President Obama on Tuesday voiced his support for a Democrat filibustering a controversial abortion bill in the Texas statehouse.

State Sen. Wendy Davis (D) filibustered for nearly 13 hours to protest a bill that would have banned abortion in the state after 20 weeks. 

Democrats successfully blocked the bill from passing after midnight.

Texas Gov. Rick Perry (R) had called the special session to move the anti-abortion rights bill and could reconvene the legislature for another 30 days to resume efforts to pass the law.

The Senate floor descended into chaos for the final hours of the filibuster, as both sides jockeyed to take advantage of the state’s filibuster rules. Texas has a “three strikes and you're out” policy.

Republicans said Davis twice veered into matters that weren’t germane to the debate and said that a back brace she put on in the middle of the filibuster with the help of a fellow lawmaker was a form of outside aid, ending her filibuster.

A final vote on the bill took place after midnight, rendering it null and void as the state's legislative session had ended.

Senate Majority Leader Harry ReidHarry ReidChris Murphy’s profile rises with gun tragedies Republicans are headed for a disappointing end to their year in power Obama's HHS secretary could testify in Menendez trial MORE (D-Nev.) also tweeted his support for Davis, as the hash-tag “IStandWithWendy” began trending on Twitter and helped push the tense floor debate outside the Texas border.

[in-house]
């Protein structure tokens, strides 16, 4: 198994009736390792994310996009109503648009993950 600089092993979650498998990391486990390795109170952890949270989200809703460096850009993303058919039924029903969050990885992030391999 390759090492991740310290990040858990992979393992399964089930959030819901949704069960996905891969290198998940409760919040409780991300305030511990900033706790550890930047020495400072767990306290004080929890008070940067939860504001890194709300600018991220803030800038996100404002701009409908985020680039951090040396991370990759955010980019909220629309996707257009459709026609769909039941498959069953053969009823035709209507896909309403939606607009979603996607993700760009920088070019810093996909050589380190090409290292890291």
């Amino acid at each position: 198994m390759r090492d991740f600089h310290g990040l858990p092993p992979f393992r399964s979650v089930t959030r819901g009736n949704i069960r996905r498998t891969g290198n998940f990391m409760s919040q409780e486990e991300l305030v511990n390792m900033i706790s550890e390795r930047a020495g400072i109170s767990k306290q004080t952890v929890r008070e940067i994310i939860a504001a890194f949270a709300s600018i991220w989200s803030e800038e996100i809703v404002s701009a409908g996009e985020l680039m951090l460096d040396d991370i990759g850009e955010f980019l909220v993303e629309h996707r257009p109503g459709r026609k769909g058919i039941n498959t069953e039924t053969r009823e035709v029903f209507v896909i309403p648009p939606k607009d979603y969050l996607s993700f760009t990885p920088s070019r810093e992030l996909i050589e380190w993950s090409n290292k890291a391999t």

Davis’s filibuster grabbed national attention, as hundreds flooded the Texas statehouse to show their support or to protest, and more than 100,000 watched a Texas Tribune live-stream of the event.

Abortion rights activists said the bill would make Texas’s laws the strictest in the nation and would force the closure of all but a handful of clinics in the state.

“The bill would have banned abortions after 20 weeks of pregnancy, required physicians to have hospital admitting privileges within 30 miles of an abortion facility, required abortions — even drug-induced ones — to be performed in ambulatory surgical centers and required doctors to administer drugs that induce abortion in person,” The Texas Tribune reported.

Sen. Claire McCaskillClaire Conner McCaskillKoch-backed group targets red-state Dems on tax reform Overnight Cybersecurity: Equifax security employee left after breach | Lawmakers float bill to reform warrantless surveillance | Intel leaders keeping collusion probe open Las Vegas highlights Islamist terrorism is not America's greatest domestic threat MORE (D-Mo.) lauded Davis’s achievement.